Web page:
What’s My Motivation Again?

By Malcolm Fleschner

For many years the concept of incentives in pharmaceutical sales focused on gifts for doctors: free tanks of gas, dinners, tickets to ball games, junkets and so on – all offered with the hope that as a measure of thanks recipients would alter their prescribing habits. But in 2002 the Pharmaceutical Research and Manufacturers of America (PhRMA) voluntarily adopted the Code on Interactions with Healthcare Professionals, effectively bringing an end to this practice, which some maintained was little more than virtual bribery.

According to a recent Incentive Magazine article, this change initially concerned incentive providers who feared that a large market might dry up. But it soon became evident that pharmaceutical sales organizations were responding to the altered playing field by seeking new ways to manage and motivate their sales teams. In fact, according to incentive industry experts, today some pharmaceutical sales organizations are reconsidering which sales behaviors they want to encourage, as well as how they measure sales incentive program effectiveness.

As a result, incentive budgets have grown – both for cash and noncash awards – and the target for rewards is slowly switching from hard sales figures to the behaviors that lead to sales, such as completing sales training and relationship building with physicians. So argues Stan Striker, managing consultant and vice president of Maritz Incentives.

“Pharmaceutical companies have recognized the need to look beyond measures such as sales or the number of prescriptions written,” he told Incentive. “Reps are starting to be rewarded for teamwork, territory development and management, collaborating with experts and conveying the message to physicians. There is a mindset change.”

This change is slow in coming, however. Many pharmaceutical companies continue to respond to the increased challenge of gaining access to physicians by deploying ever more reps, which then makes it more and more difficult for reps to gain access and build relationships. Christian Neckermann, a healthcare/pharmaceutical practice leader with the Norwalk, Connecticut-based management consulting firm Peppers & Rogers Group, says his organization tries to break drug companies out of this dated approach to motivating salespeople.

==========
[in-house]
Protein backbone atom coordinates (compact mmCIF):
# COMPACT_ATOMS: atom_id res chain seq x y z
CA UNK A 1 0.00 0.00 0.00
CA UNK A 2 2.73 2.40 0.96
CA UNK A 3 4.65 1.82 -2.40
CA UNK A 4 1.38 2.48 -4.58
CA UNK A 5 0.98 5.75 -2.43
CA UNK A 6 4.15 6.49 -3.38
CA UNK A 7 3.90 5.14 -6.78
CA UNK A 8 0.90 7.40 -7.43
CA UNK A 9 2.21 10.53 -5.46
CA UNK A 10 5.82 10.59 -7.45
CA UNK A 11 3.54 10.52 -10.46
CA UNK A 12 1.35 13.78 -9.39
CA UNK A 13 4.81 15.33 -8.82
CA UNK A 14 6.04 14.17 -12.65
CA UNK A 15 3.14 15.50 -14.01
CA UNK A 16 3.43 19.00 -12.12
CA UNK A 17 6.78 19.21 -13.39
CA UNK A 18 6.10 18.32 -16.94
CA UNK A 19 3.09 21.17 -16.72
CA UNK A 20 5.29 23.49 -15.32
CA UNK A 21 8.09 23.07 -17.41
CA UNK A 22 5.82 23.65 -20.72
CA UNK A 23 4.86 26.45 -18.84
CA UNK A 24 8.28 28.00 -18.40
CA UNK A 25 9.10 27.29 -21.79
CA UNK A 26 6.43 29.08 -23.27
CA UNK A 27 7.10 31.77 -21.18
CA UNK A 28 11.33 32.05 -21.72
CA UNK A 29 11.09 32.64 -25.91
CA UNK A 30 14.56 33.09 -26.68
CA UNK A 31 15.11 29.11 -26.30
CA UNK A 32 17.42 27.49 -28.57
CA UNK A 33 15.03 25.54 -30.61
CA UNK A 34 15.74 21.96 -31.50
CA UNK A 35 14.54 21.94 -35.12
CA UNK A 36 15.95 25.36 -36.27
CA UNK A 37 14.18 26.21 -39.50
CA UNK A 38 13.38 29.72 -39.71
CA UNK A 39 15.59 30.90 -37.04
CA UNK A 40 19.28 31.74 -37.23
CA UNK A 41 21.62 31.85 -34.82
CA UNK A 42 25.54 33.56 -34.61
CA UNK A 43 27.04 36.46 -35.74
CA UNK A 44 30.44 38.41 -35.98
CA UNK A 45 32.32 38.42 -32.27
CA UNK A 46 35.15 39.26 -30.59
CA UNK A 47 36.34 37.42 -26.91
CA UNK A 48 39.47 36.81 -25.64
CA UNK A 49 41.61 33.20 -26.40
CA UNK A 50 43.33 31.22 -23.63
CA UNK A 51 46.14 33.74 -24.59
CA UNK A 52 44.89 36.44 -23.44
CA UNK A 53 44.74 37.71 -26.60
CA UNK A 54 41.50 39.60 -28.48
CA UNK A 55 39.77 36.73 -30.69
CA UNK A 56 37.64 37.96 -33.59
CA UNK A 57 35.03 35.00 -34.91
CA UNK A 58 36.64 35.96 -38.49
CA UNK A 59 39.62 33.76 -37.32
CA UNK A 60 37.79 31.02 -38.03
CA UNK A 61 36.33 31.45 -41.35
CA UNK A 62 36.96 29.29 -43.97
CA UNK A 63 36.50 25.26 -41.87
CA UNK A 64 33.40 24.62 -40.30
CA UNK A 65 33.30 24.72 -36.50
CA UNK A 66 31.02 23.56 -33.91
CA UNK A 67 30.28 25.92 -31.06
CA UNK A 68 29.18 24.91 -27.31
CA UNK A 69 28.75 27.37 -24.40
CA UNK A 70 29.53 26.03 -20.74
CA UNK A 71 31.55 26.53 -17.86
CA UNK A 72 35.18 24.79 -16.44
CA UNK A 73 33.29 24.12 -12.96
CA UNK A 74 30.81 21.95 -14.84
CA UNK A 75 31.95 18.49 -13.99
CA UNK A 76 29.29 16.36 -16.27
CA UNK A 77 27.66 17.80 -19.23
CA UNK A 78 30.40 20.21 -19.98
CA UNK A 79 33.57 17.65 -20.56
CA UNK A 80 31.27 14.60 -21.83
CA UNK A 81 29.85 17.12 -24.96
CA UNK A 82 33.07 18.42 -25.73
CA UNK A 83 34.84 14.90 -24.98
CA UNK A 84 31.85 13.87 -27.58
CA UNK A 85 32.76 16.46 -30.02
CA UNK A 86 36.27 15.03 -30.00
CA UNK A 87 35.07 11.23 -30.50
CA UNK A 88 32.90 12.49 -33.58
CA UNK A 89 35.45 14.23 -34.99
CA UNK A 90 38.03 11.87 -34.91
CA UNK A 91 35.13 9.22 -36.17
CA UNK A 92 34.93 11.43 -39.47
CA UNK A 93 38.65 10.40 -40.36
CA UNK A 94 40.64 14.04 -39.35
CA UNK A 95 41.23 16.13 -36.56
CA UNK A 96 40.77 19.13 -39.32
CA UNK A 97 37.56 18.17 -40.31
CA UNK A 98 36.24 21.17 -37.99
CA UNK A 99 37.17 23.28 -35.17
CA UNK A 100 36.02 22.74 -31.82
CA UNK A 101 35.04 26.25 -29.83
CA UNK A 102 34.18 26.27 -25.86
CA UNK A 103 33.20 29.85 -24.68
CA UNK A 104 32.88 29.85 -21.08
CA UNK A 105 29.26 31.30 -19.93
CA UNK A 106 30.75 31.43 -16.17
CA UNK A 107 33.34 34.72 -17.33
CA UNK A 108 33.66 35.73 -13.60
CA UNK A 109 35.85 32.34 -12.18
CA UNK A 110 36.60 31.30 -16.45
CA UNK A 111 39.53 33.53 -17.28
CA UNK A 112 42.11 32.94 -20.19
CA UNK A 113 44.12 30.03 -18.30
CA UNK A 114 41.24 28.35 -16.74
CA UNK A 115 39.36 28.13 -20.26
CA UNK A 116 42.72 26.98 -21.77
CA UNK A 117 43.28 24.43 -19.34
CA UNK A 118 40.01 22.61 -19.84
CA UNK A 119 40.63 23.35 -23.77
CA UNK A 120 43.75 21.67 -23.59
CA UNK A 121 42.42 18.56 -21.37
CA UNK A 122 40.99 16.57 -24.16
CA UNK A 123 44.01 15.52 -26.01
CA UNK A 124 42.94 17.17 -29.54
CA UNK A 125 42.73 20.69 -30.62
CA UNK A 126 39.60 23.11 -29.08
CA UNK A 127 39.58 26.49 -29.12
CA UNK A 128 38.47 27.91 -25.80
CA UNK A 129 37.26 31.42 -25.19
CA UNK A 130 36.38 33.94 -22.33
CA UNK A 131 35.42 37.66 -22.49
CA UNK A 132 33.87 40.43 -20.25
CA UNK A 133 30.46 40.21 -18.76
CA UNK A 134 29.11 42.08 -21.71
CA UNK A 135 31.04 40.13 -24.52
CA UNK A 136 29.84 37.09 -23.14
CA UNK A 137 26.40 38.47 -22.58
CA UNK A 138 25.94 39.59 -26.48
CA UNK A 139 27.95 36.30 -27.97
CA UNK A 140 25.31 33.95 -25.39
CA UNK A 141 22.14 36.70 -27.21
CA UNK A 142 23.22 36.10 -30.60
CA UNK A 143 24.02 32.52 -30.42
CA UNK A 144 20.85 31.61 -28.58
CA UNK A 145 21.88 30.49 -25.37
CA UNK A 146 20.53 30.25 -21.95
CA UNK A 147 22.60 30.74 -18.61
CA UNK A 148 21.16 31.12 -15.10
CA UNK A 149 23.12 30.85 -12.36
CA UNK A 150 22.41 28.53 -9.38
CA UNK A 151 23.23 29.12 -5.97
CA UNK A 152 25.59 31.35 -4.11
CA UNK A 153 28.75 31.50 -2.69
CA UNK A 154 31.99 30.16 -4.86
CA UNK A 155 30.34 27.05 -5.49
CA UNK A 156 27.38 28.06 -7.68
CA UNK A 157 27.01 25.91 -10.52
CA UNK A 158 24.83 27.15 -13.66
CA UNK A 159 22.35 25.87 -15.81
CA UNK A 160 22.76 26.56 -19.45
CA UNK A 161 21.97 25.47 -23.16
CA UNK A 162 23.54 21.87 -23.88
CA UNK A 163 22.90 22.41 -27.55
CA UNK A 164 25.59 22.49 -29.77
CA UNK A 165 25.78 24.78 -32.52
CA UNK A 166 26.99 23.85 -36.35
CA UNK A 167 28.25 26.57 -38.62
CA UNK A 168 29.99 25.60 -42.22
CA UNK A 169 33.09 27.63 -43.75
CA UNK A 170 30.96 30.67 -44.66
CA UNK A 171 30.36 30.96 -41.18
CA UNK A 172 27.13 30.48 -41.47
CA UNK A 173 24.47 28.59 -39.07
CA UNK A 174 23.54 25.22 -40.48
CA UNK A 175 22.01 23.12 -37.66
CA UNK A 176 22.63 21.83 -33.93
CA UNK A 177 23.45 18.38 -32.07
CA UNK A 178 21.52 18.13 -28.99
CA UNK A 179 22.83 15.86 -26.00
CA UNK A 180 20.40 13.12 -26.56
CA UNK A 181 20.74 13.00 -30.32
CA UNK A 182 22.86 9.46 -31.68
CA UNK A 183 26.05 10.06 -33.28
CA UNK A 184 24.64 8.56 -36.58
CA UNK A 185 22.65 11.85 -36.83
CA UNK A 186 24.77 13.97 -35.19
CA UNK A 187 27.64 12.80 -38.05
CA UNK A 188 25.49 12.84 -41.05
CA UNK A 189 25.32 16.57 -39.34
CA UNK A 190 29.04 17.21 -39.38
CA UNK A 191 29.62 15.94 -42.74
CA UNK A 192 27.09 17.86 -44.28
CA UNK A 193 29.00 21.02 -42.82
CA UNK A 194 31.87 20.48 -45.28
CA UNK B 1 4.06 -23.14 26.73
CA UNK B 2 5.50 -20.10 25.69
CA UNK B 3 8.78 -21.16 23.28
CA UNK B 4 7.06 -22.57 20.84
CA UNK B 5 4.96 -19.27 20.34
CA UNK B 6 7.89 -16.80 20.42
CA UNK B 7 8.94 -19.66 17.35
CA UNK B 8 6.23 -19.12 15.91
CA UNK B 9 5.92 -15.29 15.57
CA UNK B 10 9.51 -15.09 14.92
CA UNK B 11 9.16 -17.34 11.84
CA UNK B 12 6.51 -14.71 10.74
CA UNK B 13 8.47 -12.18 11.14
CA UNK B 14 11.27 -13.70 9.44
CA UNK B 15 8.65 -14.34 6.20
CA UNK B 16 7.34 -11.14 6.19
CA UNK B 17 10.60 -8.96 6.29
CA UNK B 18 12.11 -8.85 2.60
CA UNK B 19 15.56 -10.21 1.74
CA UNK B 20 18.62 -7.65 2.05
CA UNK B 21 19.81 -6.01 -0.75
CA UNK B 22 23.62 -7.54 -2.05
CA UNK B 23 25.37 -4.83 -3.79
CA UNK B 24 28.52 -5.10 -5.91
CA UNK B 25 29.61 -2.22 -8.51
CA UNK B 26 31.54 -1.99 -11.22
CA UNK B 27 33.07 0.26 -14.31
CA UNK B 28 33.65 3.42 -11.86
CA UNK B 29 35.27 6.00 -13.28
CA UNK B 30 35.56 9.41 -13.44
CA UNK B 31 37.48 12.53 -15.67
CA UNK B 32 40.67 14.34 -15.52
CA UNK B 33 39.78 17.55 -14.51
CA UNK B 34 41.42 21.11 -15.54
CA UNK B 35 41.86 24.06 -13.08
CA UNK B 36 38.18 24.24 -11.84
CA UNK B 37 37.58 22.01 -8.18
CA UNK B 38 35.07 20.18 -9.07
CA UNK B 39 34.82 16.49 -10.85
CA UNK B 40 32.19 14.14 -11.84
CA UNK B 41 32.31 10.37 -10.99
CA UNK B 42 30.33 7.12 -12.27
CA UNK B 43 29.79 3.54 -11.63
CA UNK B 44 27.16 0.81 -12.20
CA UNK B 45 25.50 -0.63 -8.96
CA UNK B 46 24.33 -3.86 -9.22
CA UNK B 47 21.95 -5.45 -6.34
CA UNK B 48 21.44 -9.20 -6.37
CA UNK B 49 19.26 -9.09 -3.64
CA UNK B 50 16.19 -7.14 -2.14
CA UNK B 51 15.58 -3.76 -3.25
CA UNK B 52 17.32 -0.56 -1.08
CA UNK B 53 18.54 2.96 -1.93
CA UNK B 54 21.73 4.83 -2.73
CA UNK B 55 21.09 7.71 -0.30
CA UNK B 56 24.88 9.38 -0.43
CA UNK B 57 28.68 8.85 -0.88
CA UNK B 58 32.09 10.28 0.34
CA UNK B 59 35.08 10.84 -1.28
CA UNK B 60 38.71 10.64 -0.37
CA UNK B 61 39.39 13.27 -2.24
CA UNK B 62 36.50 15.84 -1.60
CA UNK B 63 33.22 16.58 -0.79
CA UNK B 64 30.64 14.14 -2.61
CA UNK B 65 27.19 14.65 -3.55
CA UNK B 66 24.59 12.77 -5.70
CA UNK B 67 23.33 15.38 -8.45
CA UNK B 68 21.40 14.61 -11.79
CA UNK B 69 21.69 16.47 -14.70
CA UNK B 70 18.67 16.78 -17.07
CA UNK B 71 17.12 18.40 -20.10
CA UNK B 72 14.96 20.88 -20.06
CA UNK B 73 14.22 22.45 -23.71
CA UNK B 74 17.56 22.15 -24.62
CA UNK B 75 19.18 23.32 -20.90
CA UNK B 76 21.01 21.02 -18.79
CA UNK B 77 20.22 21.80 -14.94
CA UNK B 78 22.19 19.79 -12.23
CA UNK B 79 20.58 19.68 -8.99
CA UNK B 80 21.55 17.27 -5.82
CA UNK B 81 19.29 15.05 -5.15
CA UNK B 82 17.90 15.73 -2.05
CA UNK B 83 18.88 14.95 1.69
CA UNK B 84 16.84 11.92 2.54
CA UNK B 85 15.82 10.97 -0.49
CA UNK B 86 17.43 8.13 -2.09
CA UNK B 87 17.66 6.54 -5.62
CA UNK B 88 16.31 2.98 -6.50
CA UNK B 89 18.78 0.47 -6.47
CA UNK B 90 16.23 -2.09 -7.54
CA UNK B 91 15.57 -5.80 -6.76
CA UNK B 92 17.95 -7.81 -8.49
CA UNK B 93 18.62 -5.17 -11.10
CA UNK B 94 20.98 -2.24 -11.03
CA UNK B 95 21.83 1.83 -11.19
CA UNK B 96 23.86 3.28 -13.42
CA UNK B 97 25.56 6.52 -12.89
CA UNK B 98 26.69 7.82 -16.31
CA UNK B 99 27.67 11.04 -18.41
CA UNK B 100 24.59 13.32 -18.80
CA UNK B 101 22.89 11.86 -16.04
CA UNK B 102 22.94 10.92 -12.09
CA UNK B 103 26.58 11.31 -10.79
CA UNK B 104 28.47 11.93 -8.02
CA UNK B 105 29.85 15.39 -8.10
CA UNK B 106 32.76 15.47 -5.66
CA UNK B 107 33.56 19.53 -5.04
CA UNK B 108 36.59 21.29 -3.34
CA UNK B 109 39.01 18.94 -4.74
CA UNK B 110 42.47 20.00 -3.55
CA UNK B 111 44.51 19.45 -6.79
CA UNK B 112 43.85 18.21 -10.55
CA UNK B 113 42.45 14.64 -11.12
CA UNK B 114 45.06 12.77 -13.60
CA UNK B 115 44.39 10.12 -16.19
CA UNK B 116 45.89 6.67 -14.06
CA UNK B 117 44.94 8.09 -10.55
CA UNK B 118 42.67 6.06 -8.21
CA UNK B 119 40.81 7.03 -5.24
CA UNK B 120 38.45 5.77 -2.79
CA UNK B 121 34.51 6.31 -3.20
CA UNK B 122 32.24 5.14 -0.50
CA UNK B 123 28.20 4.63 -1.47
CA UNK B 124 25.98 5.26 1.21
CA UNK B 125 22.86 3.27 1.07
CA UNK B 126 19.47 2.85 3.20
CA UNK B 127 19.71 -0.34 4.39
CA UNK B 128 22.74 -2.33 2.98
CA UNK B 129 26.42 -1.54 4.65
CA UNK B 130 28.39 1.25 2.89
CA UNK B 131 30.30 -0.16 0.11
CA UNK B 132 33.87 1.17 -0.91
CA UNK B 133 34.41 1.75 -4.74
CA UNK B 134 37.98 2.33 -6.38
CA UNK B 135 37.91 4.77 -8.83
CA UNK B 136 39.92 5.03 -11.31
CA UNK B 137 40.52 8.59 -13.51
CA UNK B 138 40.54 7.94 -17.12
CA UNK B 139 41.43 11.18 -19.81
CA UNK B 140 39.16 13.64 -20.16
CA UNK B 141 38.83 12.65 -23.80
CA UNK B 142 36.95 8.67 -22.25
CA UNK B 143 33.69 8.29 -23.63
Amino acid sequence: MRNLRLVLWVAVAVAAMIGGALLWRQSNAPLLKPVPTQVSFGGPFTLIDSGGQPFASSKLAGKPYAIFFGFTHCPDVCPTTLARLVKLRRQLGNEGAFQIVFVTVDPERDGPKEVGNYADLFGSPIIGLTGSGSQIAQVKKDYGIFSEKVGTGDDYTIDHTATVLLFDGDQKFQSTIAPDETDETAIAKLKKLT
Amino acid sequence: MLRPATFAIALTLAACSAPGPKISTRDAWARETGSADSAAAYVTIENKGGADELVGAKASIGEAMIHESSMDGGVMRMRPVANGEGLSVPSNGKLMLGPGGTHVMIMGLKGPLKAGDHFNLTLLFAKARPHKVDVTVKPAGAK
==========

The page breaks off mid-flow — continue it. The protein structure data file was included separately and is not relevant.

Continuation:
“We are arguing that those incentives don’t drive the behaviors pharmaceutical companies need,” he says, “which are increased assistance to doctors and building strong relationships. To build relationships, sales reps must understand what a doctor’s concerns and questions are. That way they earn the right to come back in.”

One benefit to rewarding sales or numbers of prescriptions written is that hard numbers are easy to quantify. Not so with the softer behavior-based rewards. For this, Neckermann says, sales organizations need to be more attuned to overall marketing activities and companies need to put in the hard work of finding which metrics effectively measure relationship-building with physicians. This will take time, he adds. “It will take two or three years for the new sales models to trickle down,” he told Incentive, “and another two or three years for them to take root.”

Two notable incentive changes the experts identified in the Incentive article are the growing shift toward creating team-based reward programs and an increase in the discretionary budget allocated to district managers for incentive rewards. Nevertheless, the jury remains out on whether pharmaceutical sales organizations leading this trend will see genuine bottom-line results from their efforts. As Neckermann points out, it’s a lot easier to encourage drug reps to build more lasting relationships with physicians than it is to effectively measure and reward those relationships, a circumstance that leaves the companies with their work cut out for them.

“The industry just has to be more creative in how it encourages those behaviors,” he says.